Lives Worth Living

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Lives Worth Living
Directed by Eric Neudel
Produced by Alison Gilkey
Music by John Kusiak & P. Andrew Willis
Cinematography Eric Neudel
Edited by Bernice Schneider
Distributed by Storyline Motion Pictures & Independent Television Service (ITVS)
Release date
Country United States
Language English

Lives Worth Living is a 2011 documentary film directed by Eric Neudel and produced by Alison Gilkey, and broadcast by PBS through ITVS, as part of the Independent Lens series. The film is the first television chronicle[1] of the history of the American disability rights movement from the post-World War II era until the passage of the Americans with Disabilities Act (ADA) in 1990.[2][3][4]

Background[edit]

The disability rights movement is a civil and human rights movement wherein people with disabilities fight against discrimination and demand equal access and equal opportunity to everything society has to offer, including employment, housing, transportation, telecommunications and state and local government services.[5]

Synopsis[edit]

The documentary intersperses archival footage with first-person interviews with disability rights activists who fought discrimination such as Fred Fay, I. King Jordan, Judi Chamberlin and Judith Heumann, and with legislators who helped draft and secure the passage of the ADA, including Tony Coelho and Tom Harkin. From the beginnings of the disability rights movement, when veterans with disabilities returning home from World War II began to demand an end to discrimination and for better access to employment and other social opportunities, Lives Worth Living traces the history of the movement in the United States in roughly chronological order. The film documents how, in the late 1960s and early 1970s, activists with disabilities began to adopt some of the tactics and strategies used by civil rights activists a decade earlier, including marches, protests, and civil disobedience.

Using sometimes-disturbing archival footage, Lives Worth Living describes efforts spearheaded by activists and politicians like Bobby Kennedy to shine a public spotlight on the often-horrendous conditions in state institutions for people with mental disabilities, such as Willowbrook State School in Staten Island, New York, eventually leading to deinstitutionalization and community-based alternative programs. Lives Worth Living also documents how, in 1988, Deaf students at Gallaudet University in Washington D.C. protested the appointment of yet another in a long line of hearing presidents, and demanded that a deaf president be appointed instead. People with disabilities formed cross-disability coalitions to demand access to all the things that nondisabled people take for granted, including public transportation, accessible housing, public accommodations, and jobs. All these efforts culminated in the passage of the Americans with Disabilities Act by Congress, and the ADA's signing by President George H. W. Bush on July 26, 1990.[6]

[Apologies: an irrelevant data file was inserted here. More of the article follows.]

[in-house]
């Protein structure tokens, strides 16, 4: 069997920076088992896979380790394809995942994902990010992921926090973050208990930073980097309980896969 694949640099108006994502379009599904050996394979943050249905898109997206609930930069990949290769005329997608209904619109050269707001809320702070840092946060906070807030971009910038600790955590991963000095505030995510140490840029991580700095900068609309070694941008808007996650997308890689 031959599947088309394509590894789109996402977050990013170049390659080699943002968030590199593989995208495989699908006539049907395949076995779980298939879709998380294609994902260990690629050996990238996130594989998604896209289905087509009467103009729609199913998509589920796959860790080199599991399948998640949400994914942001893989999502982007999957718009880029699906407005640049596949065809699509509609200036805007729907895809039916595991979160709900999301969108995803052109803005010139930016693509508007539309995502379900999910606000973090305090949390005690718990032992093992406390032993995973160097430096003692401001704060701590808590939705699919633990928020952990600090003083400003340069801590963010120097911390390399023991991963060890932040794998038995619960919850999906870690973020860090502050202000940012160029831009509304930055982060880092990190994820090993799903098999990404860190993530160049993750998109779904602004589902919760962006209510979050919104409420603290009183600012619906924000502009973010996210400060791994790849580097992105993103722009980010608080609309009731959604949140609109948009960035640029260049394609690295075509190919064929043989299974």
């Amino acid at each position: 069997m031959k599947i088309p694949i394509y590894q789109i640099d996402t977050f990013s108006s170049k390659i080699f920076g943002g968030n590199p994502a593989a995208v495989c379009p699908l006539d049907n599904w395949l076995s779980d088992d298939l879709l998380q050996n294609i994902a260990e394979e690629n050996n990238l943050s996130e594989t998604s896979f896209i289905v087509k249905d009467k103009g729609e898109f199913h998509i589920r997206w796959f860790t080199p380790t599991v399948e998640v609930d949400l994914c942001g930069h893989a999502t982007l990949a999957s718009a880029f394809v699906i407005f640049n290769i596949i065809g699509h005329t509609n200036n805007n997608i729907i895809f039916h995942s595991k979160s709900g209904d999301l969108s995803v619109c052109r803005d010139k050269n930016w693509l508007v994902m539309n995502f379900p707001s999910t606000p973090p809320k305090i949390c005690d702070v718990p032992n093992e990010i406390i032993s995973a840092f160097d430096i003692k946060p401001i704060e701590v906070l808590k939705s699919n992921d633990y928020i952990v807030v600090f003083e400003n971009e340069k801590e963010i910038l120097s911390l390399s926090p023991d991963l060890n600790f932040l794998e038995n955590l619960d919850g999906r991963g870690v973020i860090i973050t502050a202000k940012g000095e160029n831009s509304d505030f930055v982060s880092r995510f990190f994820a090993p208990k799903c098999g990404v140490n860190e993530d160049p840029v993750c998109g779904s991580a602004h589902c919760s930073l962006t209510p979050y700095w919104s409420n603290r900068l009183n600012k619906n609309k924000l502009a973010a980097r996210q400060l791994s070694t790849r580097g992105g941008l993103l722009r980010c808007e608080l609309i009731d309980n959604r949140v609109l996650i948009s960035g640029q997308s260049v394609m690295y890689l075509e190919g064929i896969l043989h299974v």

References[edit]

  1. ^ "Lives Worth Living Examines History of Civil Rights for Disabled Movement". Technorati. Retrieved October 30, 2011. 
  2. ^ Lecesse, Cheryl (2011-10-27). "Documentary on disability rights tells Concord resident's story". The Concord Journal. Retrieved 2011-09-30. 
  3. ^ "Lives Worth Living on Independent Lens on PBS". Independent Lens on PBS. Retrieved October 30, 2011. 
  4. ^ "Lives Worth Living -- ITVS". ITVS. Retrieved October 30, 2011. 
  5. ^ Switzer, Jacqueline Vaughn (2003). Disabled Rights: American Disability Policy and the Fight for Equality. Washington DC: Georgetown University Press. pp. 8–9. ISBN 0878408983. 
  6. ^ Genzlinger, Neil (2011-10-26). "An American Minority’s Road to Rights". The New York Times. Retrieved 2011-09-29. 

Further reading[edit]

  • Bagenstos, Samuel. Law and the Contradictions of the Disability Rights Movement (Yale University Press, 2009). ISBN 978-0-300-12449-1
  • Fleischer, Doris Zames and Zames, Frieda. The Disability Rights Movement: From Charity to Confrontation (Temple University Press, 2nd Edition, 2011). ISBN 1-4399-0743-9
  • Longmore, Paul, K. and Umansky, Laurie, editors, The New Disability History: American Perspectives (New York University Press, 2001). ISBN 978-0-8147-8564-5
  • Pelka, Fred. The ABC Clio Companion to the Disability Rights Movement (ABC-Clio, 1997). ISBN 978-0-87436-834-5
  • Pelka, Fred. What We Have Done: An Oral History of the Disability Rights Movement (University of Massachusetts Press, 2012). ISBN 978-1-55849-919-5.
  • Shapiro, Joseph P. No Pity: People with Disabilities Forging a New Civil Rights Movement (Times Books, 1993). ISBN 978-0-8129-2412-1
  • Stroman, Duane. The Disability Rights Movement: From Deinstitutionalization to Self-Determination (University Press of America, 2003). ISBN 978-0-7618-2480-0

External links[edit]